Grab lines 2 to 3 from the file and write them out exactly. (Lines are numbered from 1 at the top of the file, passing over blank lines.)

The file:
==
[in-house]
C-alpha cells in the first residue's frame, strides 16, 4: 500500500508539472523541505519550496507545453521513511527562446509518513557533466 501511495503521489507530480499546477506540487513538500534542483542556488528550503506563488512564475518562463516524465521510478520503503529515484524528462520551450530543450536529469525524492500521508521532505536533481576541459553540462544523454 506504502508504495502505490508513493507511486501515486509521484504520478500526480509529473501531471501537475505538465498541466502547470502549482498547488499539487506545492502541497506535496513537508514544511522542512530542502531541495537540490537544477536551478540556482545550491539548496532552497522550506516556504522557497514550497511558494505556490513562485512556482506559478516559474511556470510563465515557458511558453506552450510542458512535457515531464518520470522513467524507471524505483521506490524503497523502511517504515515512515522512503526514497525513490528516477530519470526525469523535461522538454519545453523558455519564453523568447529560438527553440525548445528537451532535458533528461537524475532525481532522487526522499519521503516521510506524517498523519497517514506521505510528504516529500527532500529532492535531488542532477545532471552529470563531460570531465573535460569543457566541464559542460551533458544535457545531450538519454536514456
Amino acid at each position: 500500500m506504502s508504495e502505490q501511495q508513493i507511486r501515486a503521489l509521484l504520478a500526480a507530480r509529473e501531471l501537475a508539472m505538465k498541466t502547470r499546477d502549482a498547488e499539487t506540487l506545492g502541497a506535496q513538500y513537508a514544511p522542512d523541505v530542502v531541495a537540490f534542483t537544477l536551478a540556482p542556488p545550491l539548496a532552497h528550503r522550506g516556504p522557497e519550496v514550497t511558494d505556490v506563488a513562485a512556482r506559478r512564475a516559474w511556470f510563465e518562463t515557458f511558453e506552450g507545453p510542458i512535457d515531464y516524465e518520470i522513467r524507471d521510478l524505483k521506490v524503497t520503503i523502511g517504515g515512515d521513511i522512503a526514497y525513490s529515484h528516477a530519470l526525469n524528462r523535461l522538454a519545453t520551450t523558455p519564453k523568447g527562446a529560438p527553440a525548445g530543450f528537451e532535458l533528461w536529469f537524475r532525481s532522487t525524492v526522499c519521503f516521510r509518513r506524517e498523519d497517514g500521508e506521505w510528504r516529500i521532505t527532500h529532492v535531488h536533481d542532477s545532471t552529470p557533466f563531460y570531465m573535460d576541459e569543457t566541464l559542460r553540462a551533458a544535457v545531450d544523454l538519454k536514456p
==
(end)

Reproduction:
C-alpha cells in the first residue's frame, strides 16, 4: 500500500508539472523541505519550496507545453521513511527562446509518513557533466 501511495503521489507530480499546477506540487513538500534542483542556488528550503506563488512564475518562463516524465521510478520503503529515484524528462520551450530543450536529469525524492500521508521532505536533481576541459553540462544523454 506504502508504495502505490508513493507511486501515486509521484504520478500526480509529473501531471501537475505538465498541466502547470502549482498547488499539487506545492502541497506535496513537508514544511522542512530542502531541495537540490537544477536551478540556482545550491539548496532552497522550506516556504522557497514550497511558494505556490513562485512556482506559478516559474511556470510563465515557458511558453506552450510542458512535457515531464518520470522513467524507471524505483521506490524503497523502511517504515515512515522512503526514497525513490528516477530519470526525469523535461522538454519545453523558455519564453523568447529560438527553440525548445528537451532535458533528461537524475532525481532522487526522499519521503516521510506524517498523519497517514506521505510528504516529500527532500529532492535531488542532477545532471552529470563531460570531465573535460569543457566541464559542460551533458544535457545531450538519454536514456
Amino acid at each position: 500500500m506504502s508504495e502505490q501511495q508513493i507511486r501515486a503521489l509521484l504520478a500526480a507530480r509529473e501531471l501537475a508539472m505538465k498541466t502547470r499546477d502549482a498547488e499539487t506540487l506545492g502541497a506535496q513538500y513537508a514544511p522542512d523541505v530542502v531541495a537540490f534542483t537544477l536551478a540556482p542556488p545550491l539548496a532552497h528550503r522550506g516556504p522557497e519550496v514550497t511558494d505556490v506563488a513562485a512556482r506559478r512564475a516559474w511556470f510563465e518562463t515557458f511558453e506552450g507545453p510542458i512535457d515531464y516524465e518520470i522513467r524507471d521510478l524505483k521506490v524503497t520503503i523502511g517504515g515512515d521513511i522512503a526514497y525513490s529515484h528516477a530519470l526525469n524528462r523535461l522538454a519545453t520551450t523558455p519564453k523568447g527562446a529560438p527553440a525548445g530543450f528537451e532535458l533528461w536529469f537524475r532525481s532522487t525524492v526522499c519521503f516521510r509518513r506524517e498523519d497517514g500521508e506521505w510528504r516529500i521532505t527532500h529532492v535531488h536533481d542532477s545532471t552529470p557533466f563531460y570531465m573535460d576541459e569543457t566541464l559542460r553540462a551533458a544535457v545531450d544523454l538519454k536514456p